Bola RA, Kiyatkin EA.
Neuropharmacology. 2017 Jul 27. pii: S0028-3908(17)30356-8. doi: 10.1016/j.neuropharm.2017.07.025. [Epub ahead of print]
Comments: Interesting. Not clear how to translate.
Nolan S, Buxton J, Dobrer S, Dong H, Hayashi K, Milloy MJ, Kerr T, Montaner J, Wood E.
Public Health Rep. 2017 Jan 1:33354917717230. doi: 10.1177/0033354917717230. [Epub ahead of print]
Comments: 22% had a naloxone kit, 20% of whom had used it.
Des Jarlais DC.
Harm Reduct J. 2017 Jul 26;14(1):51. doi: 10.1186/s12954-017-0178-6.
Comments: We’ve come a long way, but have much further to travel.
Liebling EJ, Green TC, Hadland SE, Marshall BDL.
Addict Behav. 2017 Jul 18;76:20-26. doi: 10.1016/j.addbeh.2017.07.017. [Epub ahead of print]
Comments: Analysis of young non-medical prescription opioid users who ever injected compared to never having injected.
Underner M, Perriot J, Peiffer G, Jaafari N.
Presse Med. 2017 Jul 19. pii: S0755-4982(17)30301-9. doi: 10.1016/j.lpm.2017.06.002. [Epub ahead of print] French.
Comments: Heroin may contribute to asthma.
Morgan JR, Schackman BR, Leff JA, Linas BP, Walley AY.
J Subst Abuse Treat. 2017 Jul 3. pii: S0740-5472(16)30413-5. doi: 10.1016/j.jsat.2017.07.001. [Epub ahead of print]
Comments: Intriguing analysis of use of these therapies for opioid use disorder (OUD), finding that sublingal buprenorphine/naloxone is associated with the lowest discontinuation rates.
Ottawa (ON): Canadian Agency for Drugs and Technologies in Health; 2017 Jan 6.
Comments: We don’t have sufficient data to say for sure that buprenorphine is superior that full agonist opioids for chronic pain.
Okoro ON, Bastianelli KM, Wen YF, Bilden EF, Konowalchuk BK, Schneiderhan ME.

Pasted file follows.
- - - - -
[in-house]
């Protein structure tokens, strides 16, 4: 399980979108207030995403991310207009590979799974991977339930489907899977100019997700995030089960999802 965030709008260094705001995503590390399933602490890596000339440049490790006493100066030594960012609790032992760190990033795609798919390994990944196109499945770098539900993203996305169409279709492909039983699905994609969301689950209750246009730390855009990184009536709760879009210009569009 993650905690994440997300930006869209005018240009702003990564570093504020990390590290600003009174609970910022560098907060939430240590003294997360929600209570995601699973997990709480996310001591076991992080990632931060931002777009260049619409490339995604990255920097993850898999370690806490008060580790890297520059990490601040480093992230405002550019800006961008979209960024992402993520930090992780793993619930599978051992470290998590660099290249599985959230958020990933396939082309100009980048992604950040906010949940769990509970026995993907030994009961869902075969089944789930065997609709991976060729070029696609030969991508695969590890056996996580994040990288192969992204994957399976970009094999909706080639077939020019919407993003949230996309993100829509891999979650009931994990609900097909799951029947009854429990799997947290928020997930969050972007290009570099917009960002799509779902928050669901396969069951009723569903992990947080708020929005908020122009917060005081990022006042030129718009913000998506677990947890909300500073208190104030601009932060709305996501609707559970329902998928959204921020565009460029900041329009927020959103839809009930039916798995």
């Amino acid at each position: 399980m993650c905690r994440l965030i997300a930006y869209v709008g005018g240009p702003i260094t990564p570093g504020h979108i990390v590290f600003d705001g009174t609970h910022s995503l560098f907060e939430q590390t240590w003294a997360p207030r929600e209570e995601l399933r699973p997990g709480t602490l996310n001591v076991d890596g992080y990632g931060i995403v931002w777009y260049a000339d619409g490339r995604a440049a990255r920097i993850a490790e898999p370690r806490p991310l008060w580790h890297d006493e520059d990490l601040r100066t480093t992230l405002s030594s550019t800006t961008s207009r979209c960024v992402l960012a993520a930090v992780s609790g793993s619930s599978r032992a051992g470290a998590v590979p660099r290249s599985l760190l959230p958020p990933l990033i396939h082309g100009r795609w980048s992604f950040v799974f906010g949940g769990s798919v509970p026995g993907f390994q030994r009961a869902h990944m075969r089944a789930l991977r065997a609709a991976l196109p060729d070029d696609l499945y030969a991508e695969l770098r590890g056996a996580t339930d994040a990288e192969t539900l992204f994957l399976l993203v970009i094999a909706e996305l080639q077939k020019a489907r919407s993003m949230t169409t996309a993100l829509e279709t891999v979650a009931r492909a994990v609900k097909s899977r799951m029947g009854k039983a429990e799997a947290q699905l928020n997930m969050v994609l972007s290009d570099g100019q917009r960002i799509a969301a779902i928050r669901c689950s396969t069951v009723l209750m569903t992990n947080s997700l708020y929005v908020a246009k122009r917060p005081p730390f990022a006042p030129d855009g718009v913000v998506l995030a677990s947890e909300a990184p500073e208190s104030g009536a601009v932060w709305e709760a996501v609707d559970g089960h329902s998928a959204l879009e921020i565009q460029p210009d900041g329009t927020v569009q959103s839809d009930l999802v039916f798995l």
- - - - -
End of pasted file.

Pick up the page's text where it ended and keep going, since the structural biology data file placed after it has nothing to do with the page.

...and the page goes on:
Subst Abus. 2017 Jul 20:0. doi: 10.1080/08897077.2017.1356787. [Epub ahead of print]
Comments: Only 10.6% of prescribers had prescribed naloxone in this region (North Dakota, northern Minnesota, and northwestern Wisconsin).
Jordan M, Morrisonponce D.
StatPearls [Internet]. Treasure Island (FL): StatPearls Publishing; 2017 Jun-.
2017 Jul 1.
Comments: A review.
Kandel DB, Hu MC, Griesler P, Wall M.
Drug Alcohol Depend. 2017 Sep 1;178:501-511. doi: 10.1016/j.drugalcdep.2017.05.047. Epub 2017 Jul 4.
Comments: Polydrug use.
Losby JL, Hyatt JD, Kanter MH, Baldwin G, Matsuoka D.
J Eval Clin Pract. 2017 Jul 14. doi: 10.1111/jep.12756. [Epub ahead of print]
Comments: Effectively reduced opioid prescribing. Did this result in improved health outcomes? For patients? For their social networks?
Brown R, Riley MR, Ulrich L, Kraly EP, Jenkins P, Krupa NL, Gadomski A.
Drug Alcohol Depend. 2017 Sep 1;178:348-354. doi: 10.1016/j.drugalcdep.2017.05.023. Epub 2017 Jun 23.
Comments: Prescription opioid overdose deaths leveled off but any gain was outstripped by increased heroin deaths.ß
Nolan ML, Kunins HV, Lall R, Paone D.
Public Health Rep. 2017 Jul/Aug;132(1_suppl):65S-72S. doi: 10.1177/0033354917718074.
Comments: Important steps forward in overdose surveillance.
Daly ER, Dufault K, Swenson DJ, Lakevicius P, Metcalf E, Chan BP.
Public Health Rep. 2017 Jul/Aug;132(1_suppl):73S-79S. doi: 10.1177/0033354917707934.
Comments: Another surveillance example.
41) Commentary on Marsden et al. (2017): While epidemiological studies can help to identify areas of overdose risk, we need more focused hypothesis-driven trials to inform clinical intervention strategies.
Kidd B, Matthews C.
Addiction. 2017 Aug;112(8):1419-1420. doi: 10.1111/add.13857. No abstract available.
Comments: As the title says.
Heavey SC, Delmerico AM, Burstein G, Moore C, Wieczorek WF, Collins RL, Chang YP, Homish GG.
J Community Health. 2017 Aug 29. doi: 10.1007/s10900-017-0422-8. [Epub ahead of print]
Comments: This is certainly the most advanced paper that’s been produced about law enforcement naloxone. It’s a bit concerning that only 81.6% survived the overdose, although it is always difficult to interpret mortality in non-medical reversal scenarios.
Solis E, Cameron-Burr KT, Shaham Y, Kiyatkin EA.
Neuropsychopharmacology. 2017 Aug 29. doi: 10.1038/npp.2017.181. [Epub ahead of print]
Comments: Interesting, unclear implications.
Riccardello GJ Jr, Maldjian PD.
Emerg Radiol. 2017 Jul 4. doi: 10.1007/s10140-017-1531-5. [Epub ahead of print]
Comments: A new complicated of heroin overdose…
Butterfield M, Peredy T.
Prehosp Disaster Med. 2017 Jul 3:1-2. doi: 10.1017/S1049023X17006653. [Epub ahead of print]
Comments: I have increasingly leaned toward chest compressions for lay overdose response.
Smyser PA, Lubin JS.